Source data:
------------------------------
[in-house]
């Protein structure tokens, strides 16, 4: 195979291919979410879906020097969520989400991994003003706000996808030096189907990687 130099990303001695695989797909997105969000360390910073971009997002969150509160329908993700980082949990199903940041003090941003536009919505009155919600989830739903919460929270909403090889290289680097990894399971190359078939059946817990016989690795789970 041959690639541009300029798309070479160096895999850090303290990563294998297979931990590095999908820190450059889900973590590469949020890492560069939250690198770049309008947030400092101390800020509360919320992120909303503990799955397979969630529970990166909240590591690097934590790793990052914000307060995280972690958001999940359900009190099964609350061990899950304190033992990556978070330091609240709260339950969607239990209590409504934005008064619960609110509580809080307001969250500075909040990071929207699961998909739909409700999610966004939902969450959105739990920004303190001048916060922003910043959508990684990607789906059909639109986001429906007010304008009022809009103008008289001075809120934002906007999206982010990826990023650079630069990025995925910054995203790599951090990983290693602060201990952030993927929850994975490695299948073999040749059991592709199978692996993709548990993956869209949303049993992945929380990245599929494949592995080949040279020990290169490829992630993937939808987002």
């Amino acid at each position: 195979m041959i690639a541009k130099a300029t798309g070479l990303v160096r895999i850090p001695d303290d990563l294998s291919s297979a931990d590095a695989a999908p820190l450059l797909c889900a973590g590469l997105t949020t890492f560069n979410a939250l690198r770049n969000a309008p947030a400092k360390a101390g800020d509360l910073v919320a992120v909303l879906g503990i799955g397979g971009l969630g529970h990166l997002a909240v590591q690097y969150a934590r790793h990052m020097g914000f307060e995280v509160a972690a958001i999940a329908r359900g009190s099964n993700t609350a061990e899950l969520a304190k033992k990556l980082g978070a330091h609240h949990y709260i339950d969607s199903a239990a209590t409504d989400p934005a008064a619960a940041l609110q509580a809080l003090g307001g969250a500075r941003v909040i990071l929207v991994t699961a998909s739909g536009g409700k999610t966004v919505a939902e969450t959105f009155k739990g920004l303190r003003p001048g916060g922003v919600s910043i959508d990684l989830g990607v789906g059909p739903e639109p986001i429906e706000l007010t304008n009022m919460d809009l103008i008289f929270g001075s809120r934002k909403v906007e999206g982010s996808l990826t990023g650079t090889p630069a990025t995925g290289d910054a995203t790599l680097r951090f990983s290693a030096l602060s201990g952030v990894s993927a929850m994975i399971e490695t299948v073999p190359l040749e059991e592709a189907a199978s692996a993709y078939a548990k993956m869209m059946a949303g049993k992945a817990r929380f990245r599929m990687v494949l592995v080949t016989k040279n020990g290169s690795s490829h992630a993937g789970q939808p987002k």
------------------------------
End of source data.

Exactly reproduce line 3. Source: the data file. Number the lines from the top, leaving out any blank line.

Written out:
């Amino acid at each position: 195979m041959i690639a541009k130099a300029t798309g070479l990303v160096r895999i850090p001695d303290d990563l294998s291919s297979a931990d590095a695989a999908p820190l450059l797909c889900a973590g590469l997105t949020t890492f560069n979410a939250l690198r770049n969000a309008p947030a400092k360390a101390g800020d509360l910073v919320a992120v909303l879906g503990i799955g397979g971009l969630g529970h990166l997002a909240v590591q690097y969150a934590r790793h990052m020097g914000f307060e995280v509160a972690a958001i999940a329908r359900g009190s099964n993700t609350a061990e899950l969520a304190k033992k990556l980082g978070a330091h609240h949990y709260i339950d969607s199903a239990a209590t409504d989400p934005a008064a619960a940041l609110q509580a809080l003090g307001g969250a500075r941003v909040i990071l929207v991994t699961a998909s739909g536009g409700k999610t966004v919505a939902e969450t959105f009155k739990g920004l303190r003003p001048g916060g922003v919600s910043i959508d990684l989830g990607v789906g059909p739903e639109p986001i429906e706000l007010t304008n009022m919460d809009l103008i008289f929270g001075s809120r934002k909403v906007e999206g982010s996808l990826t990023g650079t090889p630069a990025t995925g290289d910054a995203t790599l680097r951090f990983s290693a030096l602060s201990g952030v990894s993927a929850m994975i399971e490695t299948v073999p190359l040749e059991e592709a189907a199978s692996a993709y078939a548990k993956m869209m059946a949303g049993k992945a817990r929380f990245r599929m990687v494949l592995v080949t016989k040279n020990g290169s690795s490829h992630a993937g789970q939808p987002k």